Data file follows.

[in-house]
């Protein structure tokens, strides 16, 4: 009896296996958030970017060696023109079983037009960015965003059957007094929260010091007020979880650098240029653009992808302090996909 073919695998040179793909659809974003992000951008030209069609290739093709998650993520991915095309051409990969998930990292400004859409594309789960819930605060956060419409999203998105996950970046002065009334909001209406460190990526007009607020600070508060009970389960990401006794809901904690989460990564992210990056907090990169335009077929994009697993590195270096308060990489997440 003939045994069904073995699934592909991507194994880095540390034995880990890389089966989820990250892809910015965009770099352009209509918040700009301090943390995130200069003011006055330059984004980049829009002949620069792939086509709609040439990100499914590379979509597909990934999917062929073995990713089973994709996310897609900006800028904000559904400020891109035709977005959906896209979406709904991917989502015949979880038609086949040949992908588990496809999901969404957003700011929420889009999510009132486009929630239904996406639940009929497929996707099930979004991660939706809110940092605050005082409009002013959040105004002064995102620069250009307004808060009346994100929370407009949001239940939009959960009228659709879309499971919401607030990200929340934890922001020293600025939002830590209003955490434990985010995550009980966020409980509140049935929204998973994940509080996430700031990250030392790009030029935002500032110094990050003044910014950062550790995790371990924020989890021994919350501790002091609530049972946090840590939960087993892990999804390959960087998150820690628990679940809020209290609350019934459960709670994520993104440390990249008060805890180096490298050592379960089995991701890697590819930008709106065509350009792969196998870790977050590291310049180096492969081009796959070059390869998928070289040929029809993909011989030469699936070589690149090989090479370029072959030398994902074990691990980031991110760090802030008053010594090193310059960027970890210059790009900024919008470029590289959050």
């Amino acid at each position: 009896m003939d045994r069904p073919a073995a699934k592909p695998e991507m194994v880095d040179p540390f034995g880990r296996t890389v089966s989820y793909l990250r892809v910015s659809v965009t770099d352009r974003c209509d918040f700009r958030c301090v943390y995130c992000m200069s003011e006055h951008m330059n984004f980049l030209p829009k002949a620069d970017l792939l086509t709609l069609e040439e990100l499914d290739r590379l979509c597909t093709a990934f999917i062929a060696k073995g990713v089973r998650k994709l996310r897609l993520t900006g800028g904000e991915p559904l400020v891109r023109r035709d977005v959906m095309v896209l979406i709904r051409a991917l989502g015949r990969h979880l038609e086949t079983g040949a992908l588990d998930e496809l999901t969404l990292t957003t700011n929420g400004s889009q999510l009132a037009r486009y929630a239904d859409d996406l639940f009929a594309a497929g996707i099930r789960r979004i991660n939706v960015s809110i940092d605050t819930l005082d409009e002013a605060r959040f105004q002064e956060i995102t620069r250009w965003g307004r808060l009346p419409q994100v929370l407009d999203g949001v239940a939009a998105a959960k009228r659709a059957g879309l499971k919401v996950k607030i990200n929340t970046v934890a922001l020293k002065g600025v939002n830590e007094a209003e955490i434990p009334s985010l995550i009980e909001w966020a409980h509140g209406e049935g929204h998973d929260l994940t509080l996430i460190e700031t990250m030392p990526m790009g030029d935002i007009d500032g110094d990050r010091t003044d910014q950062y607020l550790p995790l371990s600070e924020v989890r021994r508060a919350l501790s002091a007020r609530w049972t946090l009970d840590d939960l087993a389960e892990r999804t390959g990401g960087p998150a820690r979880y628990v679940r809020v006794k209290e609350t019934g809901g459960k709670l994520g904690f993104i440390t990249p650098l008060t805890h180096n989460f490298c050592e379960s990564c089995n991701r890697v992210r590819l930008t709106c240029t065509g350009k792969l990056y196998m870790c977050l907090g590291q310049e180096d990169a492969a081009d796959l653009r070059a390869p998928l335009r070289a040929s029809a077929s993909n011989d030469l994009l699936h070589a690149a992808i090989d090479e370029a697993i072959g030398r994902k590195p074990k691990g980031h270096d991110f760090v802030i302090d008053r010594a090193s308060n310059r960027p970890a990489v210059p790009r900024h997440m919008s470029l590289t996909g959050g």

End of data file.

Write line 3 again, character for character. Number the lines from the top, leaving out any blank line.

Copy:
């Amino acid at each position: 009896m003939d045994r069904p073919a073995a699934k592909p695998e991507m194994v880095d040179p540390f034995g880990r296996t890389v089966s989820y793909l990250r892809v910015s659809v965009t770099d352009r974003c209509d918040f700009r958030c301090v943390y995130c992000m200069s003011e006055h951008m330059n984004f980049l030209p829009k002949a620069d970017l792939l086509t709609l069609e040439e990100l499914d290739r590379l979509c597909t093709a990934f999917i062929a060696k073995g990713v089973r998650k994709l996310r897609l993520t900006g800028g904000e991915p559904l400020v891109r023109r035709d977005v959906m095309v896209l979406i709904r051409a991917l989502g015949r990969h979880l038609e086949t079983g040949a992908l588990d998930e496809l999901t969404l990292t957003t700011n929420g400004s889009q999510l009132a037009r486009y929630a239904d859409d996406l639940f009929a594309a497929g996707i099930r789960r979004i991660n939706v960015s809110i940092d605050t819930l005082d409009e002013a605060r959040f105004q002064e956060i995102t620069r250009w965003g307004r808060l009346p419409q994100v929370l407009d999203g949001v239940a939009a998105a959960k009228r659709a059957g879309l499971k919401v996950k607030i990200n929340t970046v934890a922001l020293k002065g600025v939002n830590e007094a209003e955490i434990p009334s985010l995550i009980e909001w966020a409980h509140g209406e049935g929204h998973d929260l994940t509080l996430i460190e700031t990250m030392p990526m790009g030029d935002i007009d500032g110094d990050r010091t003044d910014q950062y607020l550790p995790l371990s600070e924020v989890r021994r508060a919350l501790s002091a007020r609530w049972t946090l009970d840590d939960l087993a389960e892990r999804t390959g990401g960087p998150a820690r979880y628990v679940r809020v006794k209290e609350t019934g809901g459960k709670l994520g904690f993104i440390t990249p650098l008060t805890h180096n989460f490298c050592e379960s990564c089995n991701r890697v992210r590819l930008t709106c240029t065509g350009k792969l990056y196998m870790c977050l907090g590291q310049e180096d990169a492969a081009d796959l653009r070059a390869p998928l335009r070289a040929s029809a077929s993909n011989d030469l994009l699936h070589a690149a992808i090989d090479e370029a697993i072959g030398r994902k590195p074990k691990g980031h270096d991110f760090v802030i302090d008053r010594a090193s308060n310059r960027p970890a990489v210059p790009r900024h997440m919008s470029l590289t996909g959050g």